August 22, 2011

Advanced Bosch technology for the efficient mobility of the future

“The internal-combustion engine will continue to play a major role in the future of personal mobility, and will contribute to the protection of the world’s climate and the conservation of our limited fossil-fuel reserves,” says Dr. Marcus Heyn, Executive Vice President Passenger Cars in the Bosch Diesel Systems division. The global market for new vehicles will grow from its present level of 71 million to 103 million in 2020. Of this figure, some 100 million vehicles will have an internal-combustion engine, according to external experts and market researchers at the automotive supplier. Automotive technology that helps to reduce the fuel consumption and CO2 emissions of gasoline and diesel engines will therefore gain special significance. Although highly efficient, by 2020 electric motors will play only a minor role in this reduction.

These days, many countries around the world have either agreed targets or legally binding limits for CO2 emissions, some of them ambitious. In 2009, the average new passenger car in Europe emitted 146 grams of CO2 per kilometer. The EU Commission has set its member states a target of 130 grams by 2013, and 95 grams by 2020. For 2025, experts are discussing a value of 70 grams of CO2 per kilometer for an average new vehicle. Under standard conditions, this would then mean consumption of roughly 3 liters of gasoline or 2.6 liters of diesel per 100 kilometers.

“However ambitious these targets may appear to be, they can be reached,” Heyn says. A major role here will be played by technology packages for more energy efficiency in the powertrain – packages that Bosch already has in its portfolio: hybrid concepts for the combination of internal-combustion engines and electric motors, downsizing concepts for eco­nomical gasoline and diesel engines, and energy-saving auxiliary units in the powertrain. In all, these Bosch packages allow a fuel saving of a good 30 percent to be achieved, with a corresponding reduction in CO2 – and this in both gasoline and diesel engines. Compared with the standard automotive technology in use today, consumption and CO2 emissions can be halved in total if additional measures taken by automakers are included. Even today, a number of especially economical vehicles already come close to the targets being discussed for 2020.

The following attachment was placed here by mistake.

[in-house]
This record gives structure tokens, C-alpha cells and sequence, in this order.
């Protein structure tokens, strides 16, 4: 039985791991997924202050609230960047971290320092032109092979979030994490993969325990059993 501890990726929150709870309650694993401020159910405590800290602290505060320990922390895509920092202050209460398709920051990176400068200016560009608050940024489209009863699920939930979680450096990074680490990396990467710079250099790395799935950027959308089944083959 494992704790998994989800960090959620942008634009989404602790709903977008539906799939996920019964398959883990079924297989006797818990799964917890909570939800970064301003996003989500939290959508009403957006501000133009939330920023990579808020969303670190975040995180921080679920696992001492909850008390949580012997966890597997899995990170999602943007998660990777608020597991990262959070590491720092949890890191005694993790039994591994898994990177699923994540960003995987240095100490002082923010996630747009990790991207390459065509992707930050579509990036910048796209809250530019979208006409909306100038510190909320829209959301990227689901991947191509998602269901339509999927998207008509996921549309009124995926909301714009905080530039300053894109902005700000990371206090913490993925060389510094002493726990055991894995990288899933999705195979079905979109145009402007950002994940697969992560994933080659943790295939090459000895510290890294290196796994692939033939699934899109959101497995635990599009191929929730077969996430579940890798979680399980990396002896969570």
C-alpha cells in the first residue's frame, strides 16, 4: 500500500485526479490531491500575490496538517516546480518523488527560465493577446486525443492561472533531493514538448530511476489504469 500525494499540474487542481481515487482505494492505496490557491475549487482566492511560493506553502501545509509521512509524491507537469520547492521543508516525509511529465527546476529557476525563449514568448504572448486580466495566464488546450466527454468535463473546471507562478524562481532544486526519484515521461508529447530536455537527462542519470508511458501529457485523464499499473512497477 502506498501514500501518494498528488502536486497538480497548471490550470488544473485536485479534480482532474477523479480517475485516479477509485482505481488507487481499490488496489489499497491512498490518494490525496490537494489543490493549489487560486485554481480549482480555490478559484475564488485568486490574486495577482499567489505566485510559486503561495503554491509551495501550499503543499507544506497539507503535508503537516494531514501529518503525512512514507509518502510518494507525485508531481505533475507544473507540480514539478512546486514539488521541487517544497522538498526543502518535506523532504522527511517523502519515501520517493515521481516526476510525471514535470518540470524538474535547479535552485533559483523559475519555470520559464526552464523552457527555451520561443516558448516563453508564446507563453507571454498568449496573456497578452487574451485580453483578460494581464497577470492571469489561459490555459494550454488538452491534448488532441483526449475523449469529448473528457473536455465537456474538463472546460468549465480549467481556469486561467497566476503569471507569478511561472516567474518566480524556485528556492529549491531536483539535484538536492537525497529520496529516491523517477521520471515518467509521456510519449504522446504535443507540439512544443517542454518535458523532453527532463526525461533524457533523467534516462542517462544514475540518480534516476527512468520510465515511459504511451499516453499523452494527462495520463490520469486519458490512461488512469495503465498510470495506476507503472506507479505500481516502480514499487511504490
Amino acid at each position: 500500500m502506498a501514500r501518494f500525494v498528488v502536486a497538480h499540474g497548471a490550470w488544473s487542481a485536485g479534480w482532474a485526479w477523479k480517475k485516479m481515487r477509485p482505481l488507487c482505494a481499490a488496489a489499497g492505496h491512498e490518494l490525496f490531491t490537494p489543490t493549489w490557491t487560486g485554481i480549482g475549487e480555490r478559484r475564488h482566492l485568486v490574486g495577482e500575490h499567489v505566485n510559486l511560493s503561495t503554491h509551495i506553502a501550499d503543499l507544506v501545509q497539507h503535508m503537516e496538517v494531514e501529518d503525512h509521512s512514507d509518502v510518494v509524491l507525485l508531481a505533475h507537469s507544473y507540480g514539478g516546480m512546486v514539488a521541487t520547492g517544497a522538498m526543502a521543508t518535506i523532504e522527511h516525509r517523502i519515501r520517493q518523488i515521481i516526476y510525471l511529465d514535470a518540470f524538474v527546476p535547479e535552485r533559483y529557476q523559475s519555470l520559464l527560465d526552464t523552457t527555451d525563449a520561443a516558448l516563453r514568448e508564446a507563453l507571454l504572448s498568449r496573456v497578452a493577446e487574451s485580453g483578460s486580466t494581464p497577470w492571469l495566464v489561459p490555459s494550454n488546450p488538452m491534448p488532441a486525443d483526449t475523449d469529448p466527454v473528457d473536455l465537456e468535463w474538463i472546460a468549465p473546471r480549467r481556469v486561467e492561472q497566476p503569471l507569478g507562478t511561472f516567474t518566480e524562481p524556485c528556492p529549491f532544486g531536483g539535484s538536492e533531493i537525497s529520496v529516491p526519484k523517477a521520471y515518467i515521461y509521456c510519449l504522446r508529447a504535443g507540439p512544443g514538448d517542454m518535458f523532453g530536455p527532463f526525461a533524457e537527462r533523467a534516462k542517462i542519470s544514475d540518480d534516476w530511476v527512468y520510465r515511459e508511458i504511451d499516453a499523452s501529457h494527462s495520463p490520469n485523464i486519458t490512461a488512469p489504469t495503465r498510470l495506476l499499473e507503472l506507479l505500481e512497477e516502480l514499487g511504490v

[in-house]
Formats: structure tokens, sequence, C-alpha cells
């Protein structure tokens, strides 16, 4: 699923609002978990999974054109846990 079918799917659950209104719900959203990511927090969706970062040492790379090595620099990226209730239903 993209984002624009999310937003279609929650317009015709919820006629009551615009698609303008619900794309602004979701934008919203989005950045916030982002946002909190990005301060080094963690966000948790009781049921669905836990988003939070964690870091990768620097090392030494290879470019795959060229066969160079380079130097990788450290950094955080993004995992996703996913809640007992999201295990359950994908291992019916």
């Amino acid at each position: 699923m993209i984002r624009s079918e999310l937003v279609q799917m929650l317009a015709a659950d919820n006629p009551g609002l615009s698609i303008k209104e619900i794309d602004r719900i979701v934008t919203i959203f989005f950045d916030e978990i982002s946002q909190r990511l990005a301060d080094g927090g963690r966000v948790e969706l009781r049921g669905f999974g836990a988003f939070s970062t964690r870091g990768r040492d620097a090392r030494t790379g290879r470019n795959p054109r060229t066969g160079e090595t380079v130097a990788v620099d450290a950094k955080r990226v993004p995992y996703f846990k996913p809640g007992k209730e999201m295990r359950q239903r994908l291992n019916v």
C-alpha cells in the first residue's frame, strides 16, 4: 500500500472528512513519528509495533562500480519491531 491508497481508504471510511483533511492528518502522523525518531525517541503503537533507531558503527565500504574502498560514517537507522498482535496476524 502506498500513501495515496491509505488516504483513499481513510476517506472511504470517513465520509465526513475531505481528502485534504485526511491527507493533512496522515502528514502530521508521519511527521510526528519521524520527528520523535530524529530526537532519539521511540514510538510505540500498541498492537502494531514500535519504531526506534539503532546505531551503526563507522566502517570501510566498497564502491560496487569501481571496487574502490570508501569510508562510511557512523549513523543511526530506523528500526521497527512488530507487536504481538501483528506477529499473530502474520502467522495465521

Downsizing, the key to saving fuel
In terms of the engine itself, the most effective measure is downsizing. Reducing displacement and the number of cylinders reduces friction losses and means less moving mass. An engine of this kind also has fewer thermal losses. Nonetheless, the aim is to achieve the same or higher engine per­formance.

An engine's performance can be maintained as long as more air is directed to it per combustion cycle than it is able to draw for itself. This is made possible by turbocharging, which provides the engine with the volume of air needed to ensure clean combustion. From the end of 2011, the joint venture Bosch Mahle Turbo Systems will produce modern turbocharger systems which are designed specifically for these new gasoline and diesel engine concepts for passenger cars and commercial vehicles. Bosch expects its joint venture to produce more than two million of these performance-optimized turbochargers in 2015.

In a gasoline engine, the condition for downsizing is direct injection. Engineers can use gasoline direct injection to cool the combustion cham­ber and at the same time achieve good scavenging without fuel losses in the gas-exchange cycle. The result is impressively high torque values even at low engine speed, something that was only possible with diesel engines before.